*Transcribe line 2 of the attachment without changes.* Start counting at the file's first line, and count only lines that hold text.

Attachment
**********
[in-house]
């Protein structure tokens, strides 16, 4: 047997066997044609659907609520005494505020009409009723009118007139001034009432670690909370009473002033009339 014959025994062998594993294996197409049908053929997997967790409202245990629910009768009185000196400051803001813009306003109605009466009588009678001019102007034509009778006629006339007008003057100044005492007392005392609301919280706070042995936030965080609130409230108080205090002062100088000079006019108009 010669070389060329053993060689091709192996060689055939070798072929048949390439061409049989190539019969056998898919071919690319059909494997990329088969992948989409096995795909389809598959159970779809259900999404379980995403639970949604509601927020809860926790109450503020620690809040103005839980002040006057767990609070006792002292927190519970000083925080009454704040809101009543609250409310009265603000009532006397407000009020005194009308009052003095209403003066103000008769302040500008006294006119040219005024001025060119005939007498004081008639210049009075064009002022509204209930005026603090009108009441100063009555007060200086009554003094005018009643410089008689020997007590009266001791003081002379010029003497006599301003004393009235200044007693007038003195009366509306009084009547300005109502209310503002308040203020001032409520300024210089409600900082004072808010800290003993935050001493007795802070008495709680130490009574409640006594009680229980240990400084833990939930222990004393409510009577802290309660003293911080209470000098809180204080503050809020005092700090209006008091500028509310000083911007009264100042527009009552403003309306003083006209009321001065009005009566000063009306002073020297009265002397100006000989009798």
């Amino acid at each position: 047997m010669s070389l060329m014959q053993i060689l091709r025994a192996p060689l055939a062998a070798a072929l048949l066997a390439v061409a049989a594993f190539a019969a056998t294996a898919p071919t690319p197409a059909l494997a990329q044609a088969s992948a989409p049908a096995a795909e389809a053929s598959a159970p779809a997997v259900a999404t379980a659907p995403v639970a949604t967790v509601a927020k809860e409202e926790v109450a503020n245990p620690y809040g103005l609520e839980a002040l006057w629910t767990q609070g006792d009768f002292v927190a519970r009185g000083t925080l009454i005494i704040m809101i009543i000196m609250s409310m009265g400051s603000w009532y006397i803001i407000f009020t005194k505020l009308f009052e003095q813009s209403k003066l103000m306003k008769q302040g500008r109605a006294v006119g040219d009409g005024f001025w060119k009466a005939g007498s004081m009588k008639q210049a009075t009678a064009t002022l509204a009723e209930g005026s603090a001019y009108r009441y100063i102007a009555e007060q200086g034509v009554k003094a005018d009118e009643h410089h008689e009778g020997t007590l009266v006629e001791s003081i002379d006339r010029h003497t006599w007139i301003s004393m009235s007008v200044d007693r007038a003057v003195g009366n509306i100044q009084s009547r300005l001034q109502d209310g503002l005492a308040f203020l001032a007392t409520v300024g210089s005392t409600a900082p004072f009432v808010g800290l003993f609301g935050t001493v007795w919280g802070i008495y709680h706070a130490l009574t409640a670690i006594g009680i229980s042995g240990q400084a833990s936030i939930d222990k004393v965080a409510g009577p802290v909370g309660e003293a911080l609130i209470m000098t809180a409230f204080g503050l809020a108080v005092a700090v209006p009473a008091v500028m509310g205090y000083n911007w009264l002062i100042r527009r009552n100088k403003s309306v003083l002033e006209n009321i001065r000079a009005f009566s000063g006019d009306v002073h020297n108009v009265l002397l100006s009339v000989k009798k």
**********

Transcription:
């Protein structure tokens, strides 16, 4: 047997066997044609659907609520005494505020009409009723009118007139001034009432670690909370009473002033009339 014959025994062998594993294996197409049908053929997997967790409202245990629910009768009185000196400051803001813009306003109605009466009588009678001019102007034509009778006629006339007008003057100044005492007392005392609301919280706070042995936030965080609130409230108080205090002062100088000079006019108009 010669070389060329053993060689091709192996060689055939070798072929048949390439061409049989190539019969056998898919071919690319059909494997990329088969992948989409096995795909389809598959159970779809259900999404379980995403639970949604509601927020809860926790109450503020620690809040103005839980002040006057767990609070006792002292927190519970000083925080009454704040809101009543609250409310009265603000009532006397407000009020005194009308009052003095209403003066103000008769302040500008006294006119040219005024001025060119005939007498004081008639210049009075064009002022509204209930005026603090009108009441100063009555007060200086009554003094005018009643410089008689020997007590009266001791003081002379010029003497006599301003004393009235200044007693007038003195009366509306009084009547300005109502209310503002308040203020001032409520300024210089409600900082004072808010800290003993935050001493007795802070008495709680130490009574409640006594009680229980240990400084833990939930222990004393409510009577802290309660003293911080209470000098809180204080503050809020005092700090209006008091500028509310000083911007009264100042527009009552403003309306003083006209009321001065009005009566000063009306002073020297009265002397100006000989009798």